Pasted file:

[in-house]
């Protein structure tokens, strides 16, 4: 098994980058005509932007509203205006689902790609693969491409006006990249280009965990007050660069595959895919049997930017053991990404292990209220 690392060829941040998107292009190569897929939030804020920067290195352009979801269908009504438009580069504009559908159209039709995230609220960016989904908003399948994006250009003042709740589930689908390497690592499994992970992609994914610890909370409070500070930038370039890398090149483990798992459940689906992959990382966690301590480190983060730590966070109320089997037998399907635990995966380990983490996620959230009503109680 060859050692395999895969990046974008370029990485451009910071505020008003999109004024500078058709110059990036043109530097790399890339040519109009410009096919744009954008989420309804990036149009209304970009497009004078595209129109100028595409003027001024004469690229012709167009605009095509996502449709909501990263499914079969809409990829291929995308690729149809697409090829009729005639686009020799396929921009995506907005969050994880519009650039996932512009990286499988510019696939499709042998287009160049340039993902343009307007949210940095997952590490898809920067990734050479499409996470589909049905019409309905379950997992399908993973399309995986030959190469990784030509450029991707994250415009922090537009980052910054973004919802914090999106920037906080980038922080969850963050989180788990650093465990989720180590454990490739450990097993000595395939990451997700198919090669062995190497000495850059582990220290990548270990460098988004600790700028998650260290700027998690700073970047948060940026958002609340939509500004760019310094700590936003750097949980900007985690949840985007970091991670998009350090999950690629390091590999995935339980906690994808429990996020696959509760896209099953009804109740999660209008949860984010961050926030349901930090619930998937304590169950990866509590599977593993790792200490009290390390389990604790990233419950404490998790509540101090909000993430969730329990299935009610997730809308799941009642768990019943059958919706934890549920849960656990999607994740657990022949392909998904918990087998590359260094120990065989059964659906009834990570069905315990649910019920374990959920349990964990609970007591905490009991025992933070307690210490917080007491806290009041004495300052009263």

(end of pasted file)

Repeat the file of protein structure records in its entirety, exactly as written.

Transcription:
[in-house]
């Protein structure tokens, strides 16, 4: 098994980058005509932007509203205006689902790609693969491409006006990249280009965990007050660069595959895919049997930017053991990404292990209220 690392060829941040998107292009190569897929939030804020920067290195352009979801269908009504438009580069504009559908159209039709995230609220960016989904908003399948994006250009003042709740589930689908390497690592499994992970992609994914610890909370409070500070930038370039890398090149483990798992459940689906992959990382966690301590480190983060730590966070109320089997037998399907635990995966380990983490996620959230009503109680 060859050692395999895969990046974008370029990485451009910071505020008003999109004024500078058709110059990036043109530097790399890339040519109009410009096919744009954008989420309804990036149009209304970009497009004078595209129109100028595409003027001024004469690229012709167009605009095509996502449709909501990263499914079969809409990829291929995308690729149809697409090829009729005639686009020799396929921009995506907005969050994880519009650039996932512009990286499988510019696939499709042998287009160049340039993902343009307007949210940095997952590490898809920067990734050479499409996470589909049905019409309905379950997992399908993973399309995986030959190469990784030509450029991707994250415009922090537009980052910054973004919802914090999106920037906080980038922080969850963050989180788990650093465990989720180590454990490739450990097993000595395939990451997700198919090669062995190497000495850059582990220290990548270990460098988004600790700028998650260290700027998690700073970047948060940026958002609340939509500004760019310094700590936003750097949980900007985690949840985007970091991670998009350090999950690629390091590999995935339980906690994808429990996020696959509760896209099953009804109740999660209008949860984010961050926030349901930090619930998937304590169950990866509590599977593993790792200490009290390390389990604790990233419950404490998790509540101090909000993430969730329990299935009610997730809308799941009642768990019943059958919706934890549920849960656990999607994740657990022949392909998904918990087998590359260094120990065989059964659906009834990570069905315990649910019920374990959920349990964990609970007591905490009991025992933070307690210490917080007491806290009041004495300052009263």